While the public may be somewhat divided about the debt ceiling, they are not so confused when it comes to entitlements. “The public decisively supports maintaining the status quo,” according to the Pew Research Center. “Six-in-ten (60%) say it is more important to keep Social Security and Medicare benefits as they are; only about half as many (32%) say it is more important to take steps to reduce the budget deficit.”

LBJ argued that helping the poor was in the best interest of business by providing stability to society. GOP disdain for Johnson’s Great Society and its War on Poverty continue. Republicans demand sharp cuts to Medicare and Social Security. Programs for the poor and the aging are the “reckless spending” recitations of Republican rhetoric that compound the deficit conundrum that confronts House Speaker John Boehner.

At a recent press conference Boehner said, “I agree with the president we cannot allow our nation to default on our debt.” He added, “But to prevent a default, a bill must pass the Congress.” For that to happen, “the bill must include spending cuts in excess of the increase in the debt ceiling.” He faced a similar challenge in April with the government shut-down threat. He also faces factional opposition within the Republican House majority and its fame-seekers, like Representatives Cantor and Ryan.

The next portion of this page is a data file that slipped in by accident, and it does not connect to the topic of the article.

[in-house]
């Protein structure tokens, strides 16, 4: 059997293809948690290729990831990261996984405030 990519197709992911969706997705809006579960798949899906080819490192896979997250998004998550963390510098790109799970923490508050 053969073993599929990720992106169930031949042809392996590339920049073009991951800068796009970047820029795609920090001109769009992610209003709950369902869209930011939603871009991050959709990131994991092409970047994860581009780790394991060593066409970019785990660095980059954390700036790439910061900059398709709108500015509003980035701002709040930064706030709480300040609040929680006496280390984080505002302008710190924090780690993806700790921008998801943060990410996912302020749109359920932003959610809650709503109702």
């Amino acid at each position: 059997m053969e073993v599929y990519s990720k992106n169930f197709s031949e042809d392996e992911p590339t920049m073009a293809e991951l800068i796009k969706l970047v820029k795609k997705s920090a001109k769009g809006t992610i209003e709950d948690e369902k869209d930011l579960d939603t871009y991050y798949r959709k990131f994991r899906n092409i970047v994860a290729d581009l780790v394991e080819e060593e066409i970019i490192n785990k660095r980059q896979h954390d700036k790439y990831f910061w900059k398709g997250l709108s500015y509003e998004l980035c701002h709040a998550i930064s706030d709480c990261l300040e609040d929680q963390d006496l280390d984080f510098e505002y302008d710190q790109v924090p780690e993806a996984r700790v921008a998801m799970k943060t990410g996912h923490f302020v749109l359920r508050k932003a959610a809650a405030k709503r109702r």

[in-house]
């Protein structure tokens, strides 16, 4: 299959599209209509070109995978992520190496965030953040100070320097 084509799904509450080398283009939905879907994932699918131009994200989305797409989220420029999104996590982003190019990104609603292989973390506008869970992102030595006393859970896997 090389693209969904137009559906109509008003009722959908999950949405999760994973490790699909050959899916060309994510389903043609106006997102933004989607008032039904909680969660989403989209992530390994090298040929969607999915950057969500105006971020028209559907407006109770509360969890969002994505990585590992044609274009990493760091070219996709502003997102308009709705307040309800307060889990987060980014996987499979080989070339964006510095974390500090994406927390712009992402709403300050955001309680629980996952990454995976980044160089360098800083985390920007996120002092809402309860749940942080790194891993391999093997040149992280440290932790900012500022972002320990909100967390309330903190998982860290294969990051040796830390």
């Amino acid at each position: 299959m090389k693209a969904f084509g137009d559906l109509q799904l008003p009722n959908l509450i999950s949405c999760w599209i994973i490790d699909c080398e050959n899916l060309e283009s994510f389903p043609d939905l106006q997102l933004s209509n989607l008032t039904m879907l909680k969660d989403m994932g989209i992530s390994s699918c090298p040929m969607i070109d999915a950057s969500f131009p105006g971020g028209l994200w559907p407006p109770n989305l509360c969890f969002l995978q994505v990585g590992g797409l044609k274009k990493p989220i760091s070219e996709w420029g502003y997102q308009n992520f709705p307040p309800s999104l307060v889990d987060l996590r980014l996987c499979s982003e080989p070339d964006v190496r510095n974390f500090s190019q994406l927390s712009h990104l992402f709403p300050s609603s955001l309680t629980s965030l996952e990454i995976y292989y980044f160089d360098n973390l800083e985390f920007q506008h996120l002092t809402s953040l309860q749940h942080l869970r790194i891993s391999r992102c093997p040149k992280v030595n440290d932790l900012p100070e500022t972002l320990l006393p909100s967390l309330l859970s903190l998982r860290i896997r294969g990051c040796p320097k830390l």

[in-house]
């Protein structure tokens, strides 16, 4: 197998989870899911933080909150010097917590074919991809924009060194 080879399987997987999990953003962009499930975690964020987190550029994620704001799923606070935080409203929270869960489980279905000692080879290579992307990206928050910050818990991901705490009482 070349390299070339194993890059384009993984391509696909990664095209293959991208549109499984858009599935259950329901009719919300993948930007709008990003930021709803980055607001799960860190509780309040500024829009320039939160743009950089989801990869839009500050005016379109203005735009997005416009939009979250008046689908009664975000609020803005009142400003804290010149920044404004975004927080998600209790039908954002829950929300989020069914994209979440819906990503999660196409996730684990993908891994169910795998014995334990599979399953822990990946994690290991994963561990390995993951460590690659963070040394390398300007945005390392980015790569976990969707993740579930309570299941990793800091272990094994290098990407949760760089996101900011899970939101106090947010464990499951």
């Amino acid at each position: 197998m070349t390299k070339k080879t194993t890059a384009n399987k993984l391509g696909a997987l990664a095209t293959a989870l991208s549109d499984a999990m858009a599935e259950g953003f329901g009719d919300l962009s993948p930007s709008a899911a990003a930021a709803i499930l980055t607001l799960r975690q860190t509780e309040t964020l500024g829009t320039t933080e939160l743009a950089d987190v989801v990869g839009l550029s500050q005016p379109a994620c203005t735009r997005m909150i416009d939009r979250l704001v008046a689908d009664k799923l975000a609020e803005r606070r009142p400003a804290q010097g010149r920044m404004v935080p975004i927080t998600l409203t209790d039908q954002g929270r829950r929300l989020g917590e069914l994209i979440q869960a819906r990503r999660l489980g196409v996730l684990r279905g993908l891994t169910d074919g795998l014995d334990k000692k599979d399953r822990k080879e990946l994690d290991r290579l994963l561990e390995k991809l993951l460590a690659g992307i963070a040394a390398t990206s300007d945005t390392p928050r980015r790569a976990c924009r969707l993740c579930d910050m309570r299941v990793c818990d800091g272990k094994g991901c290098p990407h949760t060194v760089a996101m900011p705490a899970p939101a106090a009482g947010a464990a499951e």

"I don't think the majority of Congress is so stupid as to visit an actual default on the United States," said David Kelly, chief market strategist at JPMorgan Asset Management. "Their constituents would never forgive them for playing fast and loose with the credit-worthiness that it took 230 years to build up." Meanwhile, Standard and Poor's told Reuters last week it would “waste no time cutting the top-notch U.S. credit rating” if Treasury missed a $30 billion debt payment on August 4.

The consequence of default would crank up borrowing costs for consumers and businesses, and flush the vulnerable US economy back into the toilet of recession.

The Speaker of the House is responsible for ensuring that the House passes legislation supported by the majority party, in this case the majority of the majority. Mr. Boehner was a teenager when LBJ ushered in the Great Society in 1965. [President Obama was 4.] Majority leader Eric Cantor (R-VA) was a 2-year-old. GOP Budget author Paul Ryan (R-WI) wasn't even born. . It is their short-sighted ignorance of history and consequences, coupled with the ideological intransigence of the freshman tea party faction, which threatens Boehner’s speakership, the Republican Party and the United States.

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Article first published as History and Consequences on Blogcritics.